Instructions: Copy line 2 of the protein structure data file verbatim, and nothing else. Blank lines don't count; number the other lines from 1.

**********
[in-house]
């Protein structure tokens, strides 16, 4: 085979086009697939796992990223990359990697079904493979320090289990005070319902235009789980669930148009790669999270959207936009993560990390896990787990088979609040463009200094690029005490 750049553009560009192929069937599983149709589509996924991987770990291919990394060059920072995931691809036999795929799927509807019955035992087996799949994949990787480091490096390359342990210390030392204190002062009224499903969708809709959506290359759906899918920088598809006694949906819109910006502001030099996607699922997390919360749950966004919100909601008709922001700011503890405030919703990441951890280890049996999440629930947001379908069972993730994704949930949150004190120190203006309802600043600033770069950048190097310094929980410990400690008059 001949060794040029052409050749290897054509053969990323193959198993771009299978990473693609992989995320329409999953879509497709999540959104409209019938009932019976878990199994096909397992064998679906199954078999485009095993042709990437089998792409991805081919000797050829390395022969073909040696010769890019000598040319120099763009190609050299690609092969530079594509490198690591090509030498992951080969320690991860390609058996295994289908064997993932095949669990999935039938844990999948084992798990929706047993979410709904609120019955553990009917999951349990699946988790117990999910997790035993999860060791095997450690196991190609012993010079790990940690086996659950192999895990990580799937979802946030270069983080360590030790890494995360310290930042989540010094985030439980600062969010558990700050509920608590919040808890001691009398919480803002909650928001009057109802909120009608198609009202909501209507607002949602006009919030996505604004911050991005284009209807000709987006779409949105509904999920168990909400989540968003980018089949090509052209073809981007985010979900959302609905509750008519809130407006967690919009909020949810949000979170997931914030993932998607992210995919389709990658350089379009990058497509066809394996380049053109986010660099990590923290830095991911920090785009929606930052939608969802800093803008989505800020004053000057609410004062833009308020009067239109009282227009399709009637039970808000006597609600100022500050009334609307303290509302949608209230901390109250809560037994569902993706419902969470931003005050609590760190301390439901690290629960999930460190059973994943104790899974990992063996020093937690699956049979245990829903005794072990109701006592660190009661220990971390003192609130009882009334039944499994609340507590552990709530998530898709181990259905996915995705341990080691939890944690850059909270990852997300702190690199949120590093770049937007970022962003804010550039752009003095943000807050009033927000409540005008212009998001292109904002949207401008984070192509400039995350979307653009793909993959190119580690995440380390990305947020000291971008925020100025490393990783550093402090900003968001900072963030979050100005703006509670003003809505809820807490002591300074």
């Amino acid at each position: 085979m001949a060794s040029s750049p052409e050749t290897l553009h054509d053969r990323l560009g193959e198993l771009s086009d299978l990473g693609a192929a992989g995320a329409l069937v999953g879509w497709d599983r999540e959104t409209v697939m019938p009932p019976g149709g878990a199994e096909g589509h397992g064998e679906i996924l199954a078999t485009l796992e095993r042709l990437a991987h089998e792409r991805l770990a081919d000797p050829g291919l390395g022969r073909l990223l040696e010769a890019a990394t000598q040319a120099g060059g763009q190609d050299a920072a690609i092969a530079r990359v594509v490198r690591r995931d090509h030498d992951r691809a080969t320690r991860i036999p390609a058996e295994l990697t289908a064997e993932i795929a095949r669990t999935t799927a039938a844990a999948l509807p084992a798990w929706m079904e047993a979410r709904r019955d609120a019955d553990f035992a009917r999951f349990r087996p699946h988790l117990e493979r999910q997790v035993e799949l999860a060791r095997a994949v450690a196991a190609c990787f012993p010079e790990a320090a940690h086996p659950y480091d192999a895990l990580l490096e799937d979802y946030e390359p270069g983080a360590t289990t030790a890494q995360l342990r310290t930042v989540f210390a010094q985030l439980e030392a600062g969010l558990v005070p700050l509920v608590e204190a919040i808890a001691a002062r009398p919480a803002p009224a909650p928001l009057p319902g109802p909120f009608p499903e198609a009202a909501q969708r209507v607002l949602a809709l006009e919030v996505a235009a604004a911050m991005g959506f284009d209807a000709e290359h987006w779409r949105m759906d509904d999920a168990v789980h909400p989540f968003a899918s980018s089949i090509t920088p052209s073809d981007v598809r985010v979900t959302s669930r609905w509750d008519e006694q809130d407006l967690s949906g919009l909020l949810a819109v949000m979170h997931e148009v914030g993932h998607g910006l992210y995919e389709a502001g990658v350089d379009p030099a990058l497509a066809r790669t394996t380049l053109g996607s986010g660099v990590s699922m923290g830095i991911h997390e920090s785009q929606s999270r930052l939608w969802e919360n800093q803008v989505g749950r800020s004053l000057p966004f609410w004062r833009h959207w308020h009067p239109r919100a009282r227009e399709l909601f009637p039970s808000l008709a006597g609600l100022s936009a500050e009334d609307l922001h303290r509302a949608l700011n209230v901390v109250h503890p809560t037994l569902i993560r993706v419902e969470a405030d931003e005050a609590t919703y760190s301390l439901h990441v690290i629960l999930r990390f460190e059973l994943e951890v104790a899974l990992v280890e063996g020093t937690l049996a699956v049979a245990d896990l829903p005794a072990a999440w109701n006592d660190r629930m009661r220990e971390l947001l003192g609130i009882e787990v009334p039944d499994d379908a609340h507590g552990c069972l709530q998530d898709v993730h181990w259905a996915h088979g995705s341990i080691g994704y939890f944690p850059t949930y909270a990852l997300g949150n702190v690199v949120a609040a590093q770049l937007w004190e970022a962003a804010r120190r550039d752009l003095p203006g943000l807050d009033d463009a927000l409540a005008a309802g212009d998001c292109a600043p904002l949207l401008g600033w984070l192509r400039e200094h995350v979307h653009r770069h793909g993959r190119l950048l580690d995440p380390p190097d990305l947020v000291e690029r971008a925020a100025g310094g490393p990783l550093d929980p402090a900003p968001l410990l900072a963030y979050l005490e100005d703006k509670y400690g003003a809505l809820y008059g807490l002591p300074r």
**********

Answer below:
């Protein structure tokens, strides 16, 4: 085979086009697939796992990223990359990697079904493979320090289990005070319902235009789980669930148009790669999270959207936009993560990390896990787990088979609040463009200094690029005490 750049553009560009192929069937599983149709589509996924991987770990291919990394060059920072995931691809036999795929799927509807019955035992087996799949994949990787480091490096390359342990210390030392204190002062009224499903969708809709959506290359759906899918920088598809006694949906819109910006502001030099996607699922997390919360749950966004919100909601008709922001700011503890405030919703990441951890280890049996999440629930947001379908069972993730994704949930949150004190120190203006309802600043600033770069950048190097310094929980410990400690008059 001949060794040029052409050749290897054509053969990323193959198993771009299978990473693609992989995320329409999953879509497709999540959104409209019938009932019976878990199994096909397992064998679906199954078999485009095993042709990437089998792409991805081919000797050829390395022969073909040696010769890019000598040319120099763009190609050299690609092969530079594509490198690591090509030498992951080969320690991860390609058996295994289908064997993932095949669990999935039938844990999948084992798990929706047993979410709904609120019955553990009917999951349990699946988790117990999910997790035993999860060791095997450690196991190609012993010079790990940690086996659950192999895990990580799937979802946030270069983080360590030790890494995360310290930042989540010094985030439980600062969010558990700050509920608590919040808890001691009398919480803002909650928001009057109802909120009608198609009202909501209507607002949602006009919030996505604004911050991005284009209807000709987006779409949105509904999920168990909400989540968003980018089949090509052209073809981007985010979900959302609905509750008519809130407006967690919009909020949810949000979170997931914030993932998607992210995919389709990658350089379009990058497509066809394996380049053109986010660099990590923290830095991911920090785009929606930052939608969802800093803008989505800020004053000057609410004062833009308020009067239109009282227009399709009637039970808000006597609600100022500050009334609307303290509302949608209230901390109250809560037994569902993706419902969470931003005050609590760190301390439901690290629960999930460190059973994943104790899974990992063996020093937690699956049979245990829903005794072990109701006592660190009661220990971390003192609130009882009334039944499994609340507590552990709530998530898709181990259905996915995705341990080691939890944690850059909270990852997300702190690199949120590093770049937007970022962003804010550039752009003095943000807050009033927000409540005008212009998001292109904002949207401008984070192509400039995350979307653009793909993959190119580690995440380390990305947020000291971008925020100025490393990783550093402090900003968001900072963030979050100005703006509670003003809505809820807490002591300074």